1. You jumped the gun a bit, Brian! I was actually go to address some of the concerns from that same Wired article in my next post. Until there is far more regulation, I wouldn’t trust this — but then again that’s the exact opposite point of Bitcoin.

    1. It seems that it takes far too much effort with far too much risk to acquire them right now. I do agree that it would be interesting to see if stores start accepting them more readily.

    1. I re-watched a bunch of intro videos several times each before I really felt I had started grasping it a bit. It’s still quite abstract in my head though.

  5. I enjoy taking a small portion of my portfolio and investing in interesting opportunities such as bitcoin. I have 4 bitcoins (I used to have 5, but I sold one once it reached the price that I bought all 5 for – basically, all I have invested in bitcoin now is gravy).

    I also have a small amount of money in P2P lending. Have you ever looked into Lending Club?

    1. If you have small portions to play around with then power to ya! Nice that you got a return on your bitcoin investments. I’m not sure I’d be comfortable getting too experimental yet. I have started to read about P2P lending a bit, but haven’t really given it a deep dive. This whole series will probably prompt me to do so though.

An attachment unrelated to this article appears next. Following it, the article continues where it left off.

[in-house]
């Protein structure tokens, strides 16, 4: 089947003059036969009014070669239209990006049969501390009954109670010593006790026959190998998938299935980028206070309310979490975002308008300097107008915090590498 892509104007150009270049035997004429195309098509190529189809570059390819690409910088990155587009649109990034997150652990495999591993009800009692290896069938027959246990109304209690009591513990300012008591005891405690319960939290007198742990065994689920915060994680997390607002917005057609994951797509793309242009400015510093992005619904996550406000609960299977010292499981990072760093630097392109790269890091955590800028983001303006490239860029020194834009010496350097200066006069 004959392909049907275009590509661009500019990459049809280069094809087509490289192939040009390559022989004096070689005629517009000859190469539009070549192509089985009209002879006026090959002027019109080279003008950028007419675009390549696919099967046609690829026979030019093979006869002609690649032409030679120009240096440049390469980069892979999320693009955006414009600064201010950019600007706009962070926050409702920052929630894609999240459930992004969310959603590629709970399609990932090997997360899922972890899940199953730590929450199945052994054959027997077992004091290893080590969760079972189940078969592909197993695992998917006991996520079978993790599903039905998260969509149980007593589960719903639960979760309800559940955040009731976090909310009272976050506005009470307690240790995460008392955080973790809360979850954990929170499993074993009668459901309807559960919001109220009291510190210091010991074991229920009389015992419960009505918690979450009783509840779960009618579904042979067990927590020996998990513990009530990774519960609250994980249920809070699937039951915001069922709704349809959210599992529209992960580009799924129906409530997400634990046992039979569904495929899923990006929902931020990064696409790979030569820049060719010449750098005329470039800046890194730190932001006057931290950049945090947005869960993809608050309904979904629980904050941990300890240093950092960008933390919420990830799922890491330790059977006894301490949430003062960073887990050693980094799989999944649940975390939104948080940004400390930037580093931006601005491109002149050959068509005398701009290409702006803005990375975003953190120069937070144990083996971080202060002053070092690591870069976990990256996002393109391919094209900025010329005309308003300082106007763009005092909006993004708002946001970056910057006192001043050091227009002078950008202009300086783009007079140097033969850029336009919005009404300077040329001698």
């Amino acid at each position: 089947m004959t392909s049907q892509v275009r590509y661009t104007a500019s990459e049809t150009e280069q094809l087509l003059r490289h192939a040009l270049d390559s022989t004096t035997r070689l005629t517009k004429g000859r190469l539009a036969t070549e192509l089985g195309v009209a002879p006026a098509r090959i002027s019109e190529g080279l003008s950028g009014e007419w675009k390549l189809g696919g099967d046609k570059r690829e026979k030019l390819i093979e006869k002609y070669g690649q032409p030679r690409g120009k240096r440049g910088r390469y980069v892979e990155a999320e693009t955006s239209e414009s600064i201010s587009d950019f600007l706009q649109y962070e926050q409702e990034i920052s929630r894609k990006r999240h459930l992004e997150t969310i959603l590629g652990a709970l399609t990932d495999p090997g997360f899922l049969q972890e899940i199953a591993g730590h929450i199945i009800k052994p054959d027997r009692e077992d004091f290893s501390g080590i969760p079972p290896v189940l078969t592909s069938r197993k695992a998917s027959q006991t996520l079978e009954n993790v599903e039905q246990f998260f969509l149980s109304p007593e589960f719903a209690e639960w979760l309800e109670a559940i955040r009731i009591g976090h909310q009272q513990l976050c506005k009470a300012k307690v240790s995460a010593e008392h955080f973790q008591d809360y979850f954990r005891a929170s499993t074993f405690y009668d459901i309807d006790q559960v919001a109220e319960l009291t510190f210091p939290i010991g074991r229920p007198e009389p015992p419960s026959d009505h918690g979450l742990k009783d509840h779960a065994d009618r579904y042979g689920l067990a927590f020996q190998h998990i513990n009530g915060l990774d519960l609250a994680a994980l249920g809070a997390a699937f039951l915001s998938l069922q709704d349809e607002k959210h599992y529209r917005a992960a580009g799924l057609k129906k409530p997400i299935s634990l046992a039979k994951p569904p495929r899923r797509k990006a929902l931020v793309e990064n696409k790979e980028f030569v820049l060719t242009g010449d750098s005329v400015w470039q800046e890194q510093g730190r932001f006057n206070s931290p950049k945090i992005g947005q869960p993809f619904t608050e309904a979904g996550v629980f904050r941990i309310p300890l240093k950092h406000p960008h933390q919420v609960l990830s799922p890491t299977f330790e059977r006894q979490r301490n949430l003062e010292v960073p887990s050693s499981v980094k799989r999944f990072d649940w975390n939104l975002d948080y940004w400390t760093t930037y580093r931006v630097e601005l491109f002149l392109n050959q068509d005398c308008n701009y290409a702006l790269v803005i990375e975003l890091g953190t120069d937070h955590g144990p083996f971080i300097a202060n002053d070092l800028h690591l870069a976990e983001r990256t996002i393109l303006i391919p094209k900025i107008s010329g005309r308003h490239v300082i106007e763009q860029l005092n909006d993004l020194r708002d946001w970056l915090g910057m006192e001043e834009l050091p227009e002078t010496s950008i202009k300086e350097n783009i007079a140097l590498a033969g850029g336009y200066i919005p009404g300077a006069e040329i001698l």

1. I have a bit of the similar fear, although oddly enough not so much with investing in the stock market. Perhaps I feel that’s somehow less complicated?

  6. I’ve always thought that the most similar concept is gold. Like Bitcoin, gold doesn’t really have any intrinsic value. By that, I mean that an analyst can place a value on a stock (real estate holdings, cash reserves, sales, debt, revenue, etc.). With gold or Bitcoin, price is solely a reflection of demand.

    If you invest in gold or Bitcoin, you do it for one reason: you expect that at some future point in time, someone will pay you more for it than you paid. That’s really it.

    I dislike both.

    PS: Another crazy Bitcoin story:

    1. It’s slightly funny because the values of stocks that you mention all boil down to currency, which in the US, USED to be based on gold!